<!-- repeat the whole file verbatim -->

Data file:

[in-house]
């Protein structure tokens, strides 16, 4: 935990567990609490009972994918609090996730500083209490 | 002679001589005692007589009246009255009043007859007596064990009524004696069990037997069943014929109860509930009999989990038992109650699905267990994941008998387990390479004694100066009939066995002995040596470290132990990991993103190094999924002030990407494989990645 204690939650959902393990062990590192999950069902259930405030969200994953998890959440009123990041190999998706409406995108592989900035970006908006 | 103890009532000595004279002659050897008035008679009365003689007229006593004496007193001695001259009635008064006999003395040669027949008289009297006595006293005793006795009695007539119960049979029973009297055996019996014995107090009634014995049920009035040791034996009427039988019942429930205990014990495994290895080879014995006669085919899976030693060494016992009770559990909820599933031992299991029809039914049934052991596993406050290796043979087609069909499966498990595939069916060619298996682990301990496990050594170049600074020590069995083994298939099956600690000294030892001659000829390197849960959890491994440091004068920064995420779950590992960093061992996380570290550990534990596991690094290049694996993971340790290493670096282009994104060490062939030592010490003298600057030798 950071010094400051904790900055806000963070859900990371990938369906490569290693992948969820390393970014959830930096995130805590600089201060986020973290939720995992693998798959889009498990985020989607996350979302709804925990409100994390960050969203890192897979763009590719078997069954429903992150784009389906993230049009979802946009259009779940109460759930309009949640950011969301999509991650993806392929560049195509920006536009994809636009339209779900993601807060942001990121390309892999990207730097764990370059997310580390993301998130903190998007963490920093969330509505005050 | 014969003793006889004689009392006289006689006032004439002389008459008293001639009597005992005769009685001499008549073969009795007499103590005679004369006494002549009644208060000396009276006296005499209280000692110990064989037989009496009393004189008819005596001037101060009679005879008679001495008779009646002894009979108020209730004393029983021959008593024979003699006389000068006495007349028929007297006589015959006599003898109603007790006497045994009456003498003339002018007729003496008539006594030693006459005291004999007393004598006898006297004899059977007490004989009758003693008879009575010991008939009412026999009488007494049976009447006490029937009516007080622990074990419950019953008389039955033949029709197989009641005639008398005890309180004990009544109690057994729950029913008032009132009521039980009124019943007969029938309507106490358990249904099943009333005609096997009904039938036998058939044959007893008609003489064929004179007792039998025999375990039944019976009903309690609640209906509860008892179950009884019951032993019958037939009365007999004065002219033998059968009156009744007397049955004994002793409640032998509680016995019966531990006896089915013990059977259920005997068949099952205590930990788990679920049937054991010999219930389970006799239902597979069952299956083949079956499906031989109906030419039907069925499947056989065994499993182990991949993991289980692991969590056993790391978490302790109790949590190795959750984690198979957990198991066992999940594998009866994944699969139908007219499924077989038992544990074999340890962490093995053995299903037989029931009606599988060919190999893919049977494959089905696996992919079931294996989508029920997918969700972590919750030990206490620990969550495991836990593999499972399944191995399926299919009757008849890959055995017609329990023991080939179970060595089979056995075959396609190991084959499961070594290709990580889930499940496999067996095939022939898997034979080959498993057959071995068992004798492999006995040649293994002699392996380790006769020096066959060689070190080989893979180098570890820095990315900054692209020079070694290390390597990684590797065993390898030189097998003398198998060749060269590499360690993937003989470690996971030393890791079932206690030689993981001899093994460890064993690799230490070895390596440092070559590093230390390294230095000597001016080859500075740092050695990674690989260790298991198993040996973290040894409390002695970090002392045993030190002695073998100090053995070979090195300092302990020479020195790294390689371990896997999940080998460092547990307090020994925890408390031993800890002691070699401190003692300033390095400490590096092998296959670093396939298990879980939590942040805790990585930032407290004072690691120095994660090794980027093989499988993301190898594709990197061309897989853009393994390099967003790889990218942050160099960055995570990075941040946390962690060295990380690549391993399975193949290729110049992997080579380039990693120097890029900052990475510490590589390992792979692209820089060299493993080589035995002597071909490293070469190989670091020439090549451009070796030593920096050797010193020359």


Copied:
[in-house]
């Protein structure tokens, strides 16, 4: 935990567990609490009972994918609090996730500083209490 | 002679001589005692007589009246009255009043007859007596064990009524004696069990037997069943014929109860509930009999989990038992109650699905267990994941008998387990390479004694100066009939066995002995040596470290132990990991993103190094999924002030990407494989990645 204690939650959902393990062990590192999950069902259930405030969200994953998890959440009123990041190999998706409406995108592989900035970006908006 | 103890009532000595004279002659050897008035008679009365003689007229006593004496007193001695001259009635008064006999003395040669027949008289009297006595006293005793006795009695007539119960049979029973009297055996019996014995107090009634014995049920009035040791034996009427039988019942429930205990014990495994290895080879014995006669085919899976030693060494016992009770559990909820599933031992299991029809039914049934052991596993406050290796043979087609069909499966498990595939069916060619298996682990301990496990050594170049600074020590069995083994298939099956600690000294030892001659000829390197849960959890491994440091004068920064995420779950590992960093061992996380570290550990534990596991690094290049694996993971340790290493670096282009994104060490062939030592010490003298600057030798 950071010094400051904790900055806000963070859900990371990938369906490569290693992948969820390393970014959830930096995130805590600089201060986020973290939720995992693998798959889009498990985020989607996350979302709804925990409100994390960050969203890192897979763009590719078997069954429903992150784009389906993230049009979802946009259009779940109460759930309009949640950011969301999509991650993806392929560049195509920006536009994809636009339209779900993601807060942001990121390309892999990207730097764990370059997310580390993301998130903190998007963490920093969330509505005050 | 014969003793006889004689009392006289006689006032004439002389008459008293001639009597005992005769009685001499008549073969009795007499103590005679004369006494002549009644208060000396009276006296005499209280000692110990064989037989009496009393004189008819005596001037101060009679005879008679001495008779009646002894009979108020209730004393029983021959008593024979003699006389000068006495007349028929007297006589015959006599003898109603007790006497045994009456003498003339002018007729003496008539006594030693006459005291004999007393004598006898006297004899059977007490004989009758003693008879009575010991008939009412026999009488007494049976009447006490029937009516007080622990074990419950019953008389039955033949029709197989009641005639008398005890309180004990009544109690057994729950029913008032009132009521039980009124019943007969029938309507106490358990249904099943009333005609096997009904039938036998058939044959007893008609003489064929004179007792039998025999375990039944019976009903309690609640209906509860008892179950009884019951032993019958037939009365007999004065002219033998059968009156009744007397049955004994002793409640032998509680016995019966531990006896089915013990059977259920005997068949099952205590930990788990679920049937054991010999219930389970006799239902597979069952299956083949079956499906031989109906030419039907069925499947056989065994499993182990991949993991289980692991969590056993790391978490302790109790949590190795959750984690198979957990198991066992999940594998009866994944699969139908007219499924077989038992544990074999340890962490093995053995299903037989029931009606599988060919190999893919049977494959089905696996992919079931294996989508029920997918969700972590919750030990206490620990969550495991836990593999499972399944191995399926299919009757008849890959055995017609329990023991080939179970060595089979056995075959396609190991084959499961070594290709990580889930499940496999067996095939022939898997034979080959498993057959071995068992004798492999006995040649293994002699392996380790006769020096066959060689070190080989893979180098570890820095990315900054692209020079070694290390390597990684590797065993390898030189097998003398198998060749060269590499360690993937003989470690996971030393890791079932206690030689993981001899093994460890064993690799230490070895390596440092070559590093230390390294230095000597001016080859500075740092050695990674690989260790298991198993040996973290040894409390002695970090002392045993030190002695073998100090053995070979090195300092302990020479020195790294390689371990896997999940080998460092547990307090020994925890408390031993800890002691070699401190003692300033390095400490590096092998296959670093396939298990879980939590942040805790990585930032407290004072690691120095994660090794980027093989499988993301190898594709990197061309897989853009393994390099967003790889990218942050160099960055995570990075941040946390962690060295990380690549391993399975193949290729110049992997080579380039990693120097890029900052990475510490590589390992792979692209820089060299493993080589035995002597071909490293070469190989670091020439090549451009070796030593920096050797010193020359």